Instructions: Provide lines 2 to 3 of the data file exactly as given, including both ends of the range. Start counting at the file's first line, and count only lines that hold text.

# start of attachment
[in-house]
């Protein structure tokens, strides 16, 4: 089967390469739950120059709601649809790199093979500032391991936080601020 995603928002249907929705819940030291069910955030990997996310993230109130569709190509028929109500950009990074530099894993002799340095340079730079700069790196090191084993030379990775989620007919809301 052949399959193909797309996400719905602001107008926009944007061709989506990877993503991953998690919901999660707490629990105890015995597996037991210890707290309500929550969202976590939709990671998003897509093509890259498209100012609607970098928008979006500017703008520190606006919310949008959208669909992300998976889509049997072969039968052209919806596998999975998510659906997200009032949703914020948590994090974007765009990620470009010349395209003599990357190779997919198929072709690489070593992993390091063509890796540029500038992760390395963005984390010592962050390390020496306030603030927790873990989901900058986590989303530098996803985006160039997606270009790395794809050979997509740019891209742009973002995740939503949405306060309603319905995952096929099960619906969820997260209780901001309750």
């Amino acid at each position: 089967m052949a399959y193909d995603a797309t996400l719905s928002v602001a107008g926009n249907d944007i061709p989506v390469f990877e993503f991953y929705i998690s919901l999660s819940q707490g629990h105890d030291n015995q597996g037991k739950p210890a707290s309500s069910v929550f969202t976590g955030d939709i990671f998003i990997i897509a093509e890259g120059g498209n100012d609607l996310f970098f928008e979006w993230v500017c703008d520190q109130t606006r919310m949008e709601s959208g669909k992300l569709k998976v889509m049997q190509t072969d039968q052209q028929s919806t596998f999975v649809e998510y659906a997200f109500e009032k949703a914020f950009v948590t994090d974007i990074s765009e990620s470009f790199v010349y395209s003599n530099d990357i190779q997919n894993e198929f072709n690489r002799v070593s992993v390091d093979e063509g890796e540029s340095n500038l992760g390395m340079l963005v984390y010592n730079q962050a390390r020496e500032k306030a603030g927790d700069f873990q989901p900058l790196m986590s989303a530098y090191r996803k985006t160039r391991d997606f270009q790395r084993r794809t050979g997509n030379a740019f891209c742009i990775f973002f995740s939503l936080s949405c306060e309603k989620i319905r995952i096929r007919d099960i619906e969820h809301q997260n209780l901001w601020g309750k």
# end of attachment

């Protein structure tokens, strides 16, 4: 089967390469739950120059709601649809790199093979500032391991936080601020 995603928002249907929705819940030291069910955030990997996310993230109130569709190509028929109500950009990074530099894993002799340095340079730079700069790196090191084993030379990775989620007919809301 052949399959193909797309996400719905602001107008926009944007061709989506990877993503991953998690919901999660707490629990105890015995597996037991210890707290309500929550969202976590939709990671998003897509093509890259498209100012609607970098928008979006500017703008520190606006919310949008959208669909992300998976889509049997072969039968052209919806596998999975998510659906997200009032949703914020948590994090974007765009990620470009010349395209003599990357190779997919198929072709690489070593992993390091063509890796540029500038992760390395963005984390010592962050390390020496306030603030927790873990989901900058986590989303530098996803985006160039997606270009790395794809050979997509740019891209742009973002995740939503949405306060309603319905995952096929099960619906969820997260209780901001309750």
């Amino acid at each position: 089967m052949a399959y193909d995603a797309t996400l719905s928002v602001a107008g926009n249907d944007i061709p989506v390469f990877e993503f991953y929705i998690s919901l999660s819940q707490g629990h105890d030291n015995q597996g037991k739950p210890a707290s309500s069910v929550f969202t976590g955030d939709i990671f998003i990997i897509a093509e890259g120059g498209n100012d609607l996310f970098f928008e979006w993230v500017c703008d520190q109130t606006r919310m949008e709601s959208g669909k992300l569709k998976v889509m049997q190509t072969d039968q052209q028929s919806t596998f999975v649809e998510y659906a997200f109500e009032k949703a914020f950009v948590t994090d974007i990074s765009e990620s470009f790199v010349y395209s003599n530099d990357i190779q997919n894993e198929f072709n690489r002799v070593s992993v390091d093979e063509g890796e540029s340095n500038l992760g390395m340079l963005v984390y010592n730079q962050a390390r020496e500032k306030a603030g927790d700069f873990q989901p900058l790196m986590s989303a530098y090191r996803k985006t160039r391991d997606f270009q790395r084993r794809t050979g997509n030379a740019f891209c742009i990775f973002f995740s939503l936080s949405c306060e309603k989620i319905r995952i096929r007919d099960i619906e969820h809301q997260n209780l901001w601020g309750k």